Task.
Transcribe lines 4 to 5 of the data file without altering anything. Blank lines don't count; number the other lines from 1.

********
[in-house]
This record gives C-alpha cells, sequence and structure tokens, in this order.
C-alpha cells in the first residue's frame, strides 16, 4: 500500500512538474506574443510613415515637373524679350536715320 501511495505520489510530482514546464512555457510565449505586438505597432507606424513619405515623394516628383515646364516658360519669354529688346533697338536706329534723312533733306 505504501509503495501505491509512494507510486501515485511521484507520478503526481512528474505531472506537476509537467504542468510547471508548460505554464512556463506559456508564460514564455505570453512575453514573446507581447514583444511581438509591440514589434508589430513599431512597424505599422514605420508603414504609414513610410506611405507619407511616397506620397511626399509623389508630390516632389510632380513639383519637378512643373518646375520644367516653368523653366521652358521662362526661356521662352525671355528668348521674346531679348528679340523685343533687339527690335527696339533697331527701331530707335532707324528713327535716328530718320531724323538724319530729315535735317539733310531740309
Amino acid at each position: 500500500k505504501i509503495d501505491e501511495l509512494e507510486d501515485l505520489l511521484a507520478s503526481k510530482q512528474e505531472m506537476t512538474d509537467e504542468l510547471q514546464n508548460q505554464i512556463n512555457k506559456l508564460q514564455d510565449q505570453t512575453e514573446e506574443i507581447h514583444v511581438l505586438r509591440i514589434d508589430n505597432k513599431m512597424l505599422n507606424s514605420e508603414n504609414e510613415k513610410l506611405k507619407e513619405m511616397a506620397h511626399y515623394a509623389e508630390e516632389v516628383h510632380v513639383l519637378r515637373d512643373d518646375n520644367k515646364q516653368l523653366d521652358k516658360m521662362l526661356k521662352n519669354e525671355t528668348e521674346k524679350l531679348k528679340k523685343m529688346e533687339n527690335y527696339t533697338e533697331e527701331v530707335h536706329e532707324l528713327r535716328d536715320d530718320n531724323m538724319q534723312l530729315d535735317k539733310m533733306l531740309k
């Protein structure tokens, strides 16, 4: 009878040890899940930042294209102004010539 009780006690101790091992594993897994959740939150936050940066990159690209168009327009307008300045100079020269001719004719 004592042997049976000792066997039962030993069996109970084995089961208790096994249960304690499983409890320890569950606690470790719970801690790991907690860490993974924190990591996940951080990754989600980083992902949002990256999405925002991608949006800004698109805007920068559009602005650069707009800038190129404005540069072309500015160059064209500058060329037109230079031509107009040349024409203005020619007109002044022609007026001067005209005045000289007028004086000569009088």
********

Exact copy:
Amino acid at each position: 500500500k505504501i509503495d501505491e501511495l509512494e507510486d501515485l505520489l511521484a507520478s503526481k510530482q512528474e505531472m506537476t512538474d509537467e504542468l510547471q514546464n508548460q505554464i512556463n512555457k506559456l508564460q514564455d510565449q505570453t512575453e514573446e506574443i507581447h514583444v511581438l505586438r509591440i514589434d508589430n505597432k513599431m512597424l505599422n507606424s514605420e508603414n504609414e510613415k513610410l506611405k507619407e513619405m511616397a506620397h511626399y515623394a509623389e508630390e516632389v516628383h510632380v513639383l519637378r515637373d512643373d518646375n520644367k515646364q516653368l523653366d521652358k516658360m521662362l526661356k521662352n519669354e525671355t528668348e521674346k524679350l531679348k528679340k523685343m529688346e533687339n527690335y527696339t533697338e533697331e527701331v530707335h536706329e532707324l528713327r535716328d536715320d530718320n531724323m538724319q534723312l530729315d535735317k539733310m533733306l531740309k
């Protein structure tokens, strides 16, 4: 009878040890899940930042294209102004010539 009780006690101790091992594993897994959740939150936050940066990159690209168009327009307008300045100079020269001719004719 004592042997049976000792066997039962030993069996109970084995089961208790096994249960304690499983409890320890569950606690470790719970801690790991907690860490993974924190990591996940951080990754989600980083992902949002990256999405925002991608949006800004698109805007920068559009602005650069707009800038190129404005540069072309500015160059064209500058060329037109230079031509107009040349024409203005020619007109002044022609007026001067005209005045000289007028004086000569009088």